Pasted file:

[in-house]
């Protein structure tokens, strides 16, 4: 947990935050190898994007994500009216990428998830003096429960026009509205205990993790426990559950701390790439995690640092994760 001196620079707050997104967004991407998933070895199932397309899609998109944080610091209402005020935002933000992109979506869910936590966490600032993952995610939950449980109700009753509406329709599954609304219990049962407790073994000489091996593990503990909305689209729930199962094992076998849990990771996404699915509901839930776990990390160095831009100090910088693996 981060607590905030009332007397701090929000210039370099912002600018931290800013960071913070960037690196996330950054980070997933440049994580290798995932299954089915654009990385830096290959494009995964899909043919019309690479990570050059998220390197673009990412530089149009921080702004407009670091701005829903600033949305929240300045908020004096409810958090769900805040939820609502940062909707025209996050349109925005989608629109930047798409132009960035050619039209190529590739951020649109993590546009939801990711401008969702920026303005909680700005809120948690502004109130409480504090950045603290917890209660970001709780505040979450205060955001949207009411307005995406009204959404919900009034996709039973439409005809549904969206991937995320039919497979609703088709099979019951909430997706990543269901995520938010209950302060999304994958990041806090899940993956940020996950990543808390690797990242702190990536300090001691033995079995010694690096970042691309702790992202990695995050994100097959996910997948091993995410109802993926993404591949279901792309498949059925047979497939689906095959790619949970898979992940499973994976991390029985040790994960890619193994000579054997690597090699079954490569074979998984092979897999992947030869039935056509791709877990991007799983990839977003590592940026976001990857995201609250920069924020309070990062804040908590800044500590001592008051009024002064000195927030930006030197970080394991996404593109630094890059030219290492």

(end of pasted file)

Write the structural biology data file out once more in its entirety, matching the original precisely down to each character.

[in-house]
């Protein structure tokens, strides 16, 4: 947990935050190898994007994500009216990428998830003096429960026009509205205990993790426990559950701390790439995690640092994760 001196620079707050997104967004991407998933070895199932397309899609998109944080610091209402005020935002933000992109979506869910936590966490600032993952995610939950449980109700009753509406329709599954609304219990049962407790073994000489091996593990503990909305689209729930199962094992076998849990990771996404699915509901839930776990990390160095831009100090910088693996 981060607590905030009332007397701090929000210039370099912002600018931290800013960071913070960037690196996330950054980070997933440049994580290798995932299954089915654009990385830096290959494009995964899909043919019309690479990570050059998220390197673009990412530089149009921080702004407009670091701005829903600033949305929240300045908020004096409810958090769900805040939820609502940062909707025209996050349109925005989608629109930047798409132009960035050619039209190529590739951020649109993590546009939801990711401008969702920026303005909680700005809120948690502004109130409480504090950045603290917890209660970001709780505040979450205060955001949207009411307005995406009204959404919900009034996709039973439409005809549904969206991937995320039919497979609703088709099979019951909430997706990543269901995520938010209950302060999304994958990041806090899940993956940020996950990543808390690797990242702190990536300090001691033995079995010694690096970042691309702790992202990695995050994100097959996910997948091993995410109802993926993404591949279901792309498949059925047979497939689906095959790619949970898979992940499973994976991390029985040790994960890619193994000579054997690597090699079954490569074979998984092979897999992947030869039935056509791709877990991007799983990839977003590592940026976001990857995201609250920069924020309070990062804040908590800044500590001592008051009024002064000195927030930006030197970080394991996404593109630094890059030219290492």